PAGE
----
sourdough recipe roundup | suzyhomemaker.net

This weeks real food abc was S for Sourdough. Since I am sure you are convinced about including more sourdough in your diet and you have your starter sitting on the counter beginning to grow, I have a collection of sourdough posts and recipes to get you on your way.


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And a few gluten free recipes



Enjoy!
If you asked me what I thought the healthiest bread is, I think most people would assume that I would say whole wheat. However, since you are reading this, you probably know where I am going. I think the healthiest bread is sourdough.

real food abcs - s for sourdough | suzyhomemaker.net

Why is sourdough healthy?

Wheat has anti-nutrients. Anti-nutrients are substances that can block absorption of vitamins and minerals. In the case of wheat, there is phytic acid and lectins.

Phytic acid:

  • The storage form of phosphorus
  • Indigestible
  • Binds to minerals like iron, zinc, calcium, and magnesium which will decrease the absorption


5 for Friday - 5 Easy things to make from milk | suzyhomemaker.net

1. Homemade crockpot yogurt - regular or greek
2. Cream cheese - See #1, strain for 24 hours - voila! You have yogurt cream cheese.
3. Whey - See #1 & 2. The leftovers are whey!
4. Ice Milk - Kind of like ice cream, but not as creamy.
Here is a great recipe with only 4 ingredients! - Fresh Strawberry Ice Milk
Here is another one for Peanut Butter Ice Milk ( I would use whole milk myself)
5. Mozzarella - Once you get citric acid and rennet you are on your way. Here is an easy recipe for making Homemade Mozzarella in 30 minutes.



I ran across a website a while ago that let's you track where your milk came from. It is a great way to see how many miles your food has traveled. And for those of you who would like to eat more locally, it can help you find local dairy products that are carried at your local supermarket.


The website is whereismymilkfrom.com

How it works


  • Find the code on your milk or dairy product
  • Enter it into their website 
  • It spits out where that milk came from 

It is really easy to use and easy to find the codes on the milk.

I usually buy Shoprite's brand of Organic Whole milk for drinking. I was a bit nervous about seeing where it came from; thinking it might be shipped all the from California. But I was pleasantly surprised to find out it came from a farm no more than 10 miles away.

When you cannot go straight to the farm and buy raw milk, this is a great way to help you find local milk and support your local farmers. And if you missed it and are wondering about raw milk:
7 things about Raw Milk




real food abcs - r for raw milk | suzyhomemaker.net

R for Raw Milk - 7 things you didn't know about raw milk (or maybe you did)

Raw milk is such a controversial topic. There does not seem to be much middle ground - people either love it or they think drinking it is the most dangerous thing you can do. Personally, I do believe it is better than pasteurized.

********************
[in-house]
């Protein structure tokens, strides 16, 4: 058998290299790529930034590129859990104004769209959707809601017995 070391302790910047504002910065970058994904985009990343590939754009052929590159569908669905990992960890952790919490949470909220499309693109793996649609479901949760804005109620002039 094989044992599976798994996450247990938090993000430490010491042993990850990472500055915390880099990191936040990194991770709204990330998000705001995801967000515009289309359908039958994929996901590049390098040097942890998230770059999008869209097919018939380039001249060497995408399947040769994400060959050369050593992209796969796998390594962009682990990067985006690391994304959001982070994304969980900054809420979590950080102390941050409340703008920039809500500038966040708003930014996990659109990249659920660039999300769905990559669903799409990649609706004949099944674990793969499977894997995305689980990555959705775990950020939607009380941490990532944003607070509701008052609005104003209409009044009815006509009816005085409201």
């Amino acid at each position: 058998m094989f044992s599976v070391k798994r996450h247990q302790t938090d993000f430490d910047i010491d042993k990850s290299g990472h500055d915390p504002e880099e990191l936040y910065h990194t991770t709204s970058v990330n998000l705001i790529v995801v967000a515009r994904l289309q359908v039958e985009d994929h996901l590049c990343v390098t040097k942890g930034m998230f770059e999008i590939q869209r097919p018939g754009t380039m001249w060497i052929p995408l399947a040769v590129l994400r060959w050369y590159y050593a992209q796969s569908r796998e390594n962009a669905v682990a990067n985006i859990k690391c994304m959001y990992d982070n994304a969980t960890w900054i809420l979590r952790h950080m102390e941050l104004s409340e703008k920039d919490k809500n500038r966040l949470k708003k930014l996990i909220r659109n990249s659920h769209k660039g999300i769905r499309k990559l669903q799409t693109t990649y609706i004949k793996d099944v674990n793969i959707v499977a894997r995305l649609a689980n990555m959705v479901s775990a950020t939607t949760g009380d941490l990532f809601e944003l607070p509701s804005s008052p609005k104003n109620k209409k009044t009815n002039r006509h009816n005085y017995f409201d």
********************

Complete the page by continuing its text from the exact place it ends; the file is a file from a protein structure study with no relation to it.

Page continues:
Here is some information that will help you decide if raw milk will be part of your real food journey.

real food abcs - 7 things you didn't know about raw milk | suzyhomemaker.net




1. Raw milk is unhomogenized

Homogenization is when milk fat globules are reduced in size in order for them to be evenly distributed throughout the milk. So the cream does not separate from the other parts of the milk. Raw milk is unhomogenized, so you will have a nice cream layer at the top.
2. Raw milk is always whole
I guess technically you could make it lower in fat by removing the cream layer that will be on top. Since it is not homogenized, the fat does separate. If you shake the milk the fat will disperse, but then once it sits still for a while the fat rises to the top again.

3. Raw milk is unpasteurized
Pasteurization is treating the milk to high heat in order to kill pathogens that may be in the milk.

4. Raw milk usually comes from happy cows
Raw milk cows are (usually) pastured cows. They should spend most of their time out in a field. The great thing about farmers that provide raw milk is that they are so much cleaner than other farms. Raw milk dairies are under a ton of scrutiny. 
When buying raw milk, you should know your farmer. Visit the farm, talk to the farmer, observe the cows. A reputable farmer has nothing to hide. Raw milk (usually) does not come from CAFO cows. I would never consume raw milk from cows in those circumstances.
5.  Raw milk is correlated with lower rates of asthma and allergies
Lancet. 2001 Oct 6;358(9288):1129-33
J Allergy Clin Immunol. 2006 Jun;117(6):1374-8 
Clinical & Experimental Allergy. 2007 May; 37(5) 627-630).
6. 0 deaths have been attributed to raw milk since 1998
Here is the CDC data
7. Illness from raw milk is
  • 29 times less likely than from Seafood 
  • 15 times less likely than from Poultry 
  • 13 times less likely than from Eggs 
  • 11 times less likely than from Beef 
  • 8 times less likely than from Pork 
  • 4 times less likely than from Produce